Robert Stein 1924-2014

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Tuesday, July 15, 2008

Iraq in the Rear-View Mirror

Barack Obama and John McCain are squaring off on foreign policy this week, but there is an oddly retrospective quality to the debate over Iraq. Both promise to end the war, albeit on differing timelines, but the main issue is whether we should have fought it at all.

In his foreign policy speech today, Obama's answer was a resounding no, claiming the effort should have gone into hunting down Osama bin Laden, al Qaeda, the Taliban and terrorists responsible for the attacks, and that the billions spent on the war could have been invested in alternative sources of energy to "end the tyranny of oil" and strengthening our position in the world.

"Instead," he said, "we have lost thousands of American lives, spent nearly a trillion dollars, alienated allies and neglected emerging threats--all in the cause of fighting a war for well over five years in a country that had absolutely nothing to do with the 9/11 attacks,"

Meanwhile, McCain's foreign policy adviser is harrumphing that his candidate "would rather lose an election than lose a war and see the nation lose a war. Senator Obama seems to think losing a war will help him win an election."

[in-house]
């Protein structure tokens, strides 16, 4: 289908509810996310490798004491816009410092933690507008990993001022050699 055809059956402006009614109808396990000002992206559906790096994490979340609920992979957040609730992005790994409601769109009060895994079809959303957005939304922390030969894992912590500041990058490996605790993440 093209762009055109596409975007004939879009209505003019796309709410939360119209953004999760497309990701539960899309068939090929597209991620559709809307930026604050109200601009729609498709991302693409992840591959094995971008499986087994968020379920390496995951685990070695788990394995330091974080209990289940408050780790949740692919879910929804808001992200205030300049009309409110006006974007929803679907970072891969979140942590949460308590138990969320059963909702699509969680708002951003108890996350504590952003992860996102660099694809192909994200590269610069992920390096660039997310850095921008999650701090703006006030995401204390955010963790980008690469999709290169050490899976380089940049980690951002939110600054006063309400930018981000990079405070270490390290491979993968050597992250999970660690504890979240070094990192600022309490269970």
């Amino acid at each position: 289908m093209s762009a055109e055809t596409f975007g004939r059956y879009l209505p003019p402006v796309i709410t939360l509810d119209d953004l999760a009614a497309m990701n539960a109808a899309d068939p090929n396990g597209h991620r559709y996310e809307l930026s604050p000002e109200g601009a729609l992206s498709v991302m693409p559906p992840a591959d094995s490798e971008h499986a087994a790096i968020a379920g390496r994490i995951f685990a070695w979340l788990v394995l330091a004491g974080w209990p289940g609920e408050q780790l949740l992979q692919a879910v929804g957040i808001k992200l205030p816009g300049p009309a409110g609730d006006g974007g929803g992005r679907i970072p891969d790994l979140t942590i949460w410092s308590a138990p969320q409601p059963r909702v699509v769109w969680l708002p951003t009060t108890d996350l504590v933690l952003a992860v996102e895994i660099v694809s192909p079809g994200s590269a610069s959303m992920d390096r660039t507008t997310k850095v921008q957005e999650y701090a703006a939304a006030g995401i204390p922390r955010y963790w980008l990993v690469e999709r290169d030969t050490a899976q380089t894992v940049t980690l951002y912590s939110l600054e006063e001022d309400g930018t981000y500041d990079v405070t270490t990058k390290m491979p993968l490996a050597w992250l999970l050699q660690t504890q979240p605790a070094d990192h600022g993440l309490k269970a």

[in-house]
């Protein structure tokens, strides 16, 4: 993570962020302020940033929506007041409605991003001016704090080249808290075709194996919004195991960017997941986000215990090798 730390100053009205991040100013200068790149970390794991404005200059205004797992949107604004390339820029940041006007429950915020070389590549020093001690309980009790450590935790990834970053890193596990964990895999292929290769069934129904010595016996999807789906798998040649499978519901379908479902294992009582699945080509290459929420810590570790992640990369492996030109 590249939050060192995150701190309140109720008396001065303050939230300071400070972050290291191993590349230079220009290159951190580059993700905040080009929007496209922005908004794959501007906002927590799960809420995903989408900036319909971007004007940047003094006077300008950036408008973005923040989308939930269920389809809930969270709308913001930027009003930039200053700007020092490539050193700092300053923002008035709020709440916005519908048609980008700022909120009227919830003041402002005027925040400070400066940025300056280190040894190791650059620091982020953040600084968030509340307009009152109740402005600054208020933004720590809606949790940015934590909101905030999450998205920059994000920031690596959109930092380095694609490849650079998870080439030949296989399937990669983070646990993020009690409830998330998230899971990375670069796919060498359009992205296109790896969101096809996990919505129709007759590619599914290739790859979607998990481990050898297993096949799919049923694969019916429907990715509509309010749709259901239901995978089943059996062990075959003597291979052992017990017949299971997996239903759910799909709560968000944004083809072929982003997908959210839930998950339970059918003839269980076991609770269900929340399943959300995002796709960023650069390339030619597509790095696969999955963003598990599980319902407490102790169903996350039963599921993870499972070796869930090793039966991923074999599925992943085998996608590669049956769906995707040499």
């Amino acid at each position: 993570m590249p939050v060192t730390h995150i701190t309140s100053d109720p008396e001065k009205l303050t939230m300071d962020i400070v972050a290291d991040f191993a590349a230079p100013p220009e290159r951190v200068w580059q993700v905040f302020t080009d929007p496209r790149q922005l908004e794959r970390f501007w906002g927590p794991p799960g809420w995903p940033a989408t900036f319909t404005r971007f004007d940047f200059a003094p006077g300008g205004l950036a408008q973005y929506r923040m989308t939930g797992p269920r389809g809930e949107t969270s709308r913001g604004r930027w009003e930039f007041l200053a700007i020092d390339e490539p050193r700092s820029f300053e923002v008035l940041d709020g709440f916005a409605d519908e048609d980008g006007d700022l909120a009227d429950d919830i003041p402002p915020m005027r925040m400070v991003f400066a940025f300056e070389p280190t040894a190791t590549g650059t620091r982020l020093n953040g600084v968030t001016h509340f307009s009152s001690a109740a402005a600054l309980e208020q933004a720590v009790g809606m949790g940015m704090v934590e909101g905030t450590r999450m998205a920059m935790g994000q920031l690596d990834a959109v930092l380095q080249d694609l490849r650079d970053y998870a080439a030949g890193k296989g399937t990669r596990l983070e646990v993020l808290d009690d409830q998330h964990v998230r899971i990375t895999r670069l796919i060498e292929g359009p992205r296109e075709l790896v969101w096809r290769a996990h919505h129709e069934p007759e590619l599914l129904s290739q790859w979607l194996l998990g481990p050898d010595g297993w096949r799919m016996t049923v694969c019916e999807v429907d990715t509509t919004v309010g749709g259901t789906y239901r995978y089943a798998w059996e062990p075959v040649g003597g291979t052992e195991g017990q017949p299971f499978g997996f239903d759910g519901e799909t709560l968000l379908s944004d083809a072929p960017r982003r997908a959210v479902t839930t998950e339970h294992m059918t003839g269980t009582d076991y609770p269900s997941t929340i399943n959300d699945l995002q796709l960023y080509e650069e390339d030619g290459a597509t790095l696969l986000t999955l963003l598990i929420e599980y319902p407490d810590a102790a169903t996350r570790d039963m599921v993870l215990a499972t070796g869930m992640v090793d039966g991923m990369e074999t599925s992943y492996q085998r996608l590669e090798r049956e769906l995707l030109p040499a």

New polls are reflecting uncertainty among voters on how to react to all this. In the coming weeks, after he travels to the Mideast, Obama is going to have to make an effort to persuade the public to sign on to his five foreign policy goals:

"(E)nding the war in Iraq responsibly; finishing the fight against al Qaeda and the Taliban; securing all nuclear weapons and materials from terrorists and rogue states; achieving true energy security; and rebuilding our alliances to meet the challenges of the 21st century."


R. S. Abrinaud said...

I'm curious as to why you feel Obama will have an uphill battle in convincing the public to embrace his five foreign policy goals. Given our current situation, all of these sound painfully common-sensical, and I suspect they would still sound so even to the so-called "Illiterati."


Never underestimate the pervasive ability of the Illiterati to do the wrong thing.

GiromiDe said...

I wouldn't put much faith in "illiterati" since they're currently freaking out that filthy Belgians are buying their precious proud American swill ... I mean beer.